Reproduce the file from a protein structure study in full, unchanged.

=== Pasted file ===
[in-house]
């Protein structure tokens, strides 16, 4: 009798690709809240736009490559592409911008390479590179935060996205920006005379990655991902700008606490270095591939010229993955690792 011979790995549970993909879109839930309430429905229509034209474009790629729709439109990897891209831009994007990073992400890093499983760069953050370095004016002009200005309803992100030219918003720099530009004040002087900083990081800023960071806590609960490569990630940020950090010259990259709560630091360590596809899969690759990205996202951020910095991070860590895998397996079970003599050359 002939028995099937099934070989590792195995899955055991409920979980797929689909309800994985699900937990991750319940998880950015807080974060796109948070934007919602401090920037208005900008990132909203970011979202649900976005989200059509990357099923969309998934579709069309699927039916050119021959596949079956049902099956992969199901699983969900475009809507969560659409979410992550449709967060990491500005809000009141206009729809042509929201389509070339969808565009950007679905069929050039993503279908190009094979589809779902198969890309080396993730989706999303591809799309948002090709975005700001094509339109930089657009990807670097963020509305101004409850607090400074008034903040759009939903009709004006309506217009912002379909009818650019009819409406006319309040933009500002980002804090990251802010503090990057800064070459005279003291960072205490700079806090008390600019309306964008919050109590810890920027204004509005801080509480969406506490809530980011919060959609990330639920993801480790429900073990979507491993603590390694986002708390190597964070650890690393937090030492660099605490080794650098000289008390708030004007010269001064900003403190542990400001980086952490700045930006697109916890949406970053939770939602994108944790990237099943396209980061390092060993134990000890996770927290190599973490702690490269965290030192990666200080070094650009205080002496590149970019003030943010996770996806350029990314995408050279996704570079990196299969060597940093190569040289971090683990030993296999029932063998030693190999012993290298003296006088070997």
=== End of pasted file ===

[in-house]
């Protein structure tokens, strides 16, 4: 009798690709809240736009490559592409911008390479590179935060996205920006005379990655991902700008606490270095591939010229993955690792 011979790995549970993909879109839930309430429905229509034209474009790629729709439109990897891209831009994007990073992400890093499983760069953050370095004016002009200005309803992100030219918003720099530009004040002087900083990081800023960071806590609960490569990630940020950090010259990259709560630091360590596809899969690759990205996202951020910095991070860590895998397996079970003599050359 002939028995099937099934070989590792195995899955055991409920979980797929689909309800994985699900937990991750319940998880950015807080974060796109948070934007919602401090920037208005900008990132909203970011979202649900976005989200059509990357099923969309998934579709069309699927039916050119021959596949079956049902099956992969199901699983969900475009809507969560659409979410992550449709967060990491500005809000009141206009729809042509929201389509070339969808565009950007679905069929050039993503279908190009094979589809779902198969890309080396993730989706999303591809799309948002090709975005700001094509339109930089657009990807670097963020509305101004409850607090400074008034903040759009939903009709004006309506217009912002379909009818650019009819409406006319309040933009500002980002804090990251802010503090990057800064070459005279003291960072205490700079806090008390600019309306964008919050109590810890920027204004509005801080509480969406506490809530980011919060959609990330639920993801480790429900073990979507491993603590390694986002708390190597964070650890690393937090030492660099605490080794650098000289008390708030004007010269001064900003403190542990400001980086952490700045930006697109916890949406970053939770939602994108944790990237099943396209980061390092060993134990000890996770927290190599973490702690490269965290030192990666200080070094650009205080002496590149970019003030943010996770996806350029990314995408050279996704570079990196299969060597940093190569040289971090683990030993296999029932063998030693190999012993290298003296006088070997």